First Israeli ‘reuse’ of kidney saves brother after transplanted sister dies of stroke

The kidney was removed from her body and flown to Israel, where it was transplanted into her brother.

May 29, 2016 16:04
1 minute read.
Israel hospital

From right, Dr. Evyatar Nesher, deputy head of Beilinson transplant department, kidney recipient, and Prof. Eitan Mor, head of the department . (photo credit: RABIN MEDICAL CENTER)


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For the first time in Israel – and only the fifth reported case in the world – a “secondhand” kidney has been successfully transplanted after the recipient’s 55-yearold sister suffered a stroke nine years after she received it abroad and she went into lower-brain death.

The kidney was removed from her body and flown to Israel, where it was transplanted into her brother at the Rabin Medical Center- Beilinson Campus in Petah Tikva.

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Prof. Eitan Mor, head of the transplant department, explained: “The challenge of such a transplant is coping with many scarred blood vessels. Despite the early imaging carried out, it was possible to know if it could be connected only by doing open abdominal surgery.

Because the sister’s kidney was in excellent condition, we decide to re-transplant it into her brother.”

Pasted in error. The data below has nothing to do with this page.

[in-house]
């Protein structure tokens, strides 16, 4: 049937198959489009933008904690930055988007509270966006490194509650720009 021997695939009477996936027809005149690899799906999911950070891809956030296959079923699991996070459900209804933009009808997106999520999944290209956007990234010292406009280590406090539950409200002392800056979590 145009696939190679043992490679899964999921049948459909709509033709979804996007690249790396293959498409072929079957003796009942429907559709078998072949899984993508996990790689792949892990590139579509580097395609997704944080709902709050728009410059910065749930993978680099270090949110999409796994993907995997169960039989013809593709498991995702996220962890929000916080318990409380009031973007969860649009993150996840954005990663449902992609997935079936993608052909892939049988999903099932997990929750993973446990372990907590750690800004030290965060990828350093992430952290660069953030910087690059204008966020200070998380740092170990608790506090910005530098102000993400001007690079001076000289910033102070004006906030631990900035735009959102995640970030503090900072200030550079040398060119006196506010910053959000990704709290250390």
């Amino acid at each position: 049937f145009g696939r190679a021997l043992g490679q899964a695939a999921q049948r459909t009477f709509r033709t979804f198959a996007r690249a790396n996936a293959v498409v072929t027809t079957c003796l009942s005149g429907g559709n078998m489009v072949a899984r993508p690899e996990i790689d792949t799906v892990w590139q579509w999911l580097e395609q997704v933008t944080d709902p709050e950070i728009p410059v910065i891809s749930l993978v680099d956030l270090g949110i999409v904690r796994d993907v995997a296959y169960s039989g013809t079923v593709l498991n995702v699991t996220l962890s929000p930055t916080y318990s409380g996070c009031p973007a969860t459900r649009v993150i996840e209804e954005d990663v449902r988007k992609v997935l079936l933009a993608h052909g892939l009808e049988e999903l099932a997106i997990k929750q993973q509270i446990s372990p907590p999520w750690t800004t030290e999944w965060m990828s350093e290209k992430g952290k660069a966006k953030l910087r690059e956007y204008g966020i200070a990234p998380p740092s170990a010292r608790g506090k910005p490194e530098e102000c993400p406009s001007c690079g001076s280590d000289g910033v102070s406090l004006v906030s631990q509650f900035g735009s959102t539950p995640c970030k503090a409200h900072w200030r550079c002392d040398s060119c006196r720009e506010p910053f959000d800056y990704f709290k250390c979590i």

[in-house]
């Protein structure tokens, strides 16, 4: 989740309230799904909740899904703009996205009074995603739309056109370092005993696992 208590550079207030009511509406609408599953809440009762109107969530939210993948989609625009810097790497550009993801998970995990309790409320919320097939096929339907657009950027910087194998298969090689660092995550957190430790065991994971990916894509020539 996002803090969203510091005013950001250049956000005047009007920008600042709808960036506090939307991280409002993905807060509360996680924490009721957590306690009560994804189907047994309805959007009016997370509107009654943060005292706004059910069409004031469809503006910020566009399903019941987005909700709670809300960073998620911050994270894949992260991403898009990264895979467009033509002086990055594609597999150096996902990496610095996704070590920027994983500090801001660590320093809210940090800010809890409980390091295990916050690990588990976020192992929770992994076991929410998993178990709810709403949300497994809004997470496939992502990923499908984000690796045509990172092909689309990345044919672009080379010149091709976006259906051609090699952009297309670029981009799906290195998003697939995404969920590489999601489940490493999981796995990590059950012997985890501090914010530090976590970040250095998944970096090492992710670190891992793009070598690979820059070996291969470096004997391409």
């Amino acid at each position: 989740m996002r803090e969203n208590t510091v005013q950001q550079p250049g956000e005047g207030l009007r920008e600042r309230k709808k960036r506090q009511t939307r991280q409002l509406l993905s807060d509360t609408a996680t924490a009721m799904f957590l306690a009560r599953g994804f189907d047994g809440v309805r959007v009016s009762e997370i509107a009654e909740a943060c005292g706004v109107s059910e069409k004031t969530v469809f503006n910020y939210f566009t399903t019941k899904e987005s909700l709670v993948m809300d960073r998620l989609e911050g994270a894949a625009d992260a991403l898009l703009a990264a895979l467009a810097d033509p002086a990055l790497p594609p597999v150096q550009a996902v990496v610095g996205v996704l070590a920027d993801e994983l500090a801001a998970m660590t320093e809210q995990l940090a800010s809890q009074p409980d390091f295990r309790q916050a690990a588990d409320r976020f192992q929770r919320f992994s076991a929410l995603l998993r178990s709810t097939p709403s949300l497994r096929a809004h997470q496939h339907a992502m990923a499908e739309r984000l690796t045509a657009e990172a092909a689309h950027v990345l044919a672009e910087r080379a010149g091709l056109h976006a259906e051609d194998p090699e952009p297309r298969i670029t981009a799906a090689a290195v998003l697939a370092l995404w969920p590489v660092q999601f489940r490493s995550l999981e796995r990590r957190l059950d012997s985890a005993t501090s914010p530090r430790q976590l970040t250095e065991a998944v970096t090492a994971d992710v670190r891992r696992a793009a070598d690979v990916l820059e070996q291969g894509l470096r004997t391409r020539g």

The brother suffered from the same kidney disease from which the sister suffered.

The surgeons’ skills plus “thinking out of the box” provides new ways to overcome the shortage of transplant organs, Mor said.

Rabin Medical Center director-general Dr. Eyran Halpern said that “this was an additional challenge that our transplant department took on. Happily, the operation succeeded, and the brother’s condition is good.

I am proud of our medical team who are not deterred by difficulties and forged their way ahead. This was a bold step that only a team with experience, faith and devotion could carry out.”

Previous breakthroughs at Beilinson include transplanting a kidney between a donor and a recipient with different blood types; encouraging live kidney donors; and cross-donations among family members who can donate and others who need organs.

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